Protects the Employee. Mandates annual training for all employees.
Recommendations to protect the patient.
State Dental Boards
Nearly all the State Dental Boards require in statute or rules that dental offices follow CDC Guidelines as a minimum standard of care. There may be some State by state variance in record keeping or monitoring standards, if OSHA does not specify how monitoring should be done (i.e. nitrous oxide, and radiation exposure).
Best Online Resources
The Organization for Safety, Asepsis and Prevention (OSAP) www.OSAP.org is a growing community of clinicians, educators, researchers, and industry representatives who advocate for safe and infection-free delivery of oral healthcare. OSAP focuses on strategies to improve compliance with safe practices and on building a strong network of recognized infection control experts. OSAP offers an extensive online collection of resources, publications, FAQs, checklists and toolkits that help dental professionals deliver the safest dental visit possible for their patients. Plus, online and live courses help advance the level of knowledge and skill for every member of the dental team.
Infection Control Certification Program
The Dental Infection Control Education and Certification, www.dentalinfectioncontrol.org “The OSAP-DANB-DALE Foundation Infection Control Certificate and Certification Steering Commission (ICCCSC) was established to promote the health and safety of the public and dental healthcare personnel. The commission provides guidance in the development and implementation of certificate and certification programs, in accordance with accreditation standards.”
Sanitation, Disinfection and Sterilization
Sanitation // kill SOME of the bugs
Disinfection // kill MOST of the bugs
Sterilization // kill ALL of the bugs
Yes, the CDC guidelines (since 1993) have said we need to spore test at least weekly by using a biological indicator with a matching control. As for how long offices need to retain those records depends on State Board rules and regulations.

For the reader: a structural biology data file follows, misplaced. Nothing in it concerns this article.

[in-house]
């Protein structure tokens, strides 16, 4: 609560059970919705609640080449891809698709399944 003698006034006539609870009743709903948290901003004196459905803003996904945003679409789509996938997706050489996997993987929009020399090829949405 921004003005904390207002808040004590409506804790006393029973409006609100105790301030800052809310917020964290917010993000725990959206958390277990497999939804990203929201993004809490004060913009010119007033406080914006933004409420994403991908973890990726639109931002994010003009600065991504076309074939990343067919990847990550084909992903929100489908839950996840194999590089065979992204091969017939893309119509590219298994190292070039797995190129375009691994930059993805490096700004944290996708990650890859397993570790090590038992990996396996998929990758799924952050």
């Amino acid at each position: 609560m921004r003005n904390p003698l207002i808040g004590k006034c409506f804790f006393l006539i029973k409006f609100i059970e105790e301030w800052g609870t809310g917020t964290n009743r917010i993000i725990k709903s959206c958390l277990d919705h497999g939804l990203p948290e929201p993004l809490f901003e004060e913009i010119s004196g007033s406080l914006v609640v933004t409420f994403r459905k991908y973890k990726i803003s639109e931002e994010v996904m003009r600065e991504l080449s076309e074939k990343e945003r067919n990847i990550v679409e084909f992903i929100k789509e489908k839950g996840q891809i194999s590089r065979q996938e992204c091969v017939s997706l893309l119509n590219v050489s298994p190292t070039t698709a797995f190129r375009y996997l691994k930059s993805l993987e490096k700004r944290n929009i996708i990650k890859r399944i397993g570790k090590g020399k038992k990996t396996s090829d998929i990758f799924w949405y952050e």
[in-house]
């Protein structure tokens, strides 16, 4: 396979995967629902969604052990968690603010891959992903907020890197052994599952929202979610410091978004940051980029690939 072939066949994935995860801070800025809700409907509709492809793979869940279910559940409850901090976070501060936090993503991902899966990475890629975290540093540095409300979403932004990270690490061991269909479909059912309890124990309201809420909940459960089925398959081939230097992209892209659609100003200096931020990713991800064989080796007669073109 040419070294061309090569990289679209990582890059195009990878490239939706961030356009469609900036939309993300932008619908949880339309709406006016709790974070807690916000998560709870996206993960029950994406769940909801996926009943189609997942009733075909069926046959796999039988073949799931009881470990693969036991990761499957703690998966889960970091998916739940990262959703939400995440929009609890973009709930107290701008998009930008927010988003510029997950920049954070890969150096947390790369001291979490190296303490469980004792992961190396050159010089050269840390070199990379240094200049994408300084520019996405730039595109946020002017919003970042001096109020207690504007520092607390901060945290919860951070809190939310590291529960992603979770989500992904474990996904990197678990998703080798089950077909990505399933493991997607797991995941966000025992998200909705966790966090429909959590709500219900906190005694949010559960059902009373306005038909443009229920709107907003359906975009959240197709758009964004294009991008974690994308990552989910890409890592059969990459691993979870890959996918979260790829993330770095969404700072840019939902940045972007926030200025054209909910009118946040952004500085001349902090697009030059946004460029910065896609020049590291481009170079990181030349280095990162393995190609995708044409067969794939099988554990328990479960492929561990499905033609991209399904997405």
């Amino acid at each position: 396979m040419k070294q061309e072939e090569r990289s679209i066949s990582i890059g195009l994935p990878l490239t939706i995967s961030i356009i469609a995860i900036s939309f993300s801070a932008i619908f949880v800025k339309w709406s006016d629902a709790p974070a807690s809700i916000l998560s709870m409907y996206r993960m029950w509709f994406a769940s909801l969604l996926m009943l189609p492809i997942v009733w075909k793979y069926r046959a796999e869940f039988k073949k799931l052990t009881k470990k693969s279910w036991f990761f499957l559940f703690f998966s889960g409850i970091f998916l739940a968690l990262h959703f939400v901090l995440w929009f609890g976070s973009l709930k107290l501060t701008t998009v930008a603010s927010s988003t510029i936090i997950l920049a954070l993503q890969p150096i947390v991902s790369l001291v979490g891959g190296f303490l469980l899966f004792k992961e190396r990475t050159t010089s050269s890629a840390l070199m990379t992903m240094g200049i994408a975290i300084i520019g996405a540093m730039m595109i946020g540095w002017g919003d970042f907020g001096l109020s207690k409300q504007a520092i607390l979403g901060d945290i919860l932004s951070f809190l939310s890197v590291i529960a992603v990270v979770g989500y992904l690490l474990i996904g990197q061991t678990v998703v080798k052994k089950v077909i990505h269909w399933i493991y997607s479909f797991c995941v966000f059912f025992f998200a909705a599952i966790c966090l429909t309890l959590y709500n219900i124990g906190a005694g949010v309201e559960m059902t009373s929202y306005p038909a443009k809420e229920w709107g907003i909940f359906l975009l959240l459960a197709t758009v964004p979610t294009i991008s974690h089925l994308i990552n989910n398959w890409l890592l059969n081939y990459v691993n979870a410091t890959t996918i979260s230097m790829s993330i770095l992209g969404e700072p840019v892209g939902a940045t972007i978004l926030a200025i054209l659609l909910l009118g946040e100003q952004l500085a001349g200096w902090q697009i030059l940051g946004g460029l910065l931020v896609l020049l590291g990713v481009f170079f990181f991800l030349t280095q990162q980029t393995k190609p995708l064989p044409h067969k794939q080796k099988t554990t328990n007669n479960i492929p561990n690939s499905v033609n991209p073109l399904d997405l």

The CDC guidelines state ‘results of biological monitoring should be recorded and sterilization monitoring records retained long enough to comply with state and local regulations.’ Please check with your State health department to confirm their requirements for records retention. Depending on the spore test you use, most mail-in companies archive that information for you.
Slow speed hand pieces, just like high speed hand pieces, must be heat sterilized between each patient. These are semi-critical items, which the CDC says must be heat sterilized. See Kim Laudenslager’s Article for more information.
You need to follow the manufacturer’s Instructions For Use (IFU). I created a document for showing the Dentsply IFU … and they say it is acceptable to use an ultrasonic for up to 15 minutes. And below is what Hu-Friedy states for their IFU. In short, I think that YES … most ultrasonic inserts on the market now are safe in the ultrasonic BUT … be careful, I always suggest folks READ the IFU for their product to make sure!
A separate “designated” ultrasonic for appliances should be used. The appliance is put into a baggie filled with ‘appliance cleaning solution’, sealed and then inserted into the ultrasonic unit filled with water for proper amount of time to clean appliance. When done, the baggie is carefully removed from unit, opened over a sink and the solution is discarded. The WATER in the unit must also be discarded and the inside of the ultrasonic is disinfected. Of course the employee must wear proper PPE (ie: gloves) throughout the process.
The Americans with Disabilities Act (ADA) specifies regulations with regards to service animals. They specify that a service animal is a “dog that is individually trained to do work or perform tasks for a person with a disability.” See full text here.
According to the ADA, if it is not readily obvious what service the animal provides, there are ONLY two questions that staff may ask of the person with disabilities. “1) Is the dog a service animal required because of a disability, and 2) what work or task has the dog been trained to perform.”
Service dogs may only be asked to leave the premise if it is uncontrollable, or is not housebroken; The ADA specifies that allergies or fear of animals are NOT acceptable reasons. The dog may be excluded from a medical area where it may compromise sterility (i.e. OR or burn unit).
Some states do have laws regarding misrepresenting a comfort/therapy dog as a service dog; however, the ADA does not allow a staff member to ask about the dog’s training or documentation of training. If there are serious concerns that the individual may be misrepresenting his/her animal as a service animal, call animal welfare.
For more common questions regarding service animals, see the ADA’s FAQ page here.
If your office is considering having an office animal, make sure you do it correctly. SHEA (The Society for Healthcare Epidemiology of America) has written a document to help. It is a MUST READ for any office considering animals. “Animals in Healthcare Facilities: Recommendations to Minimize Potential Risks”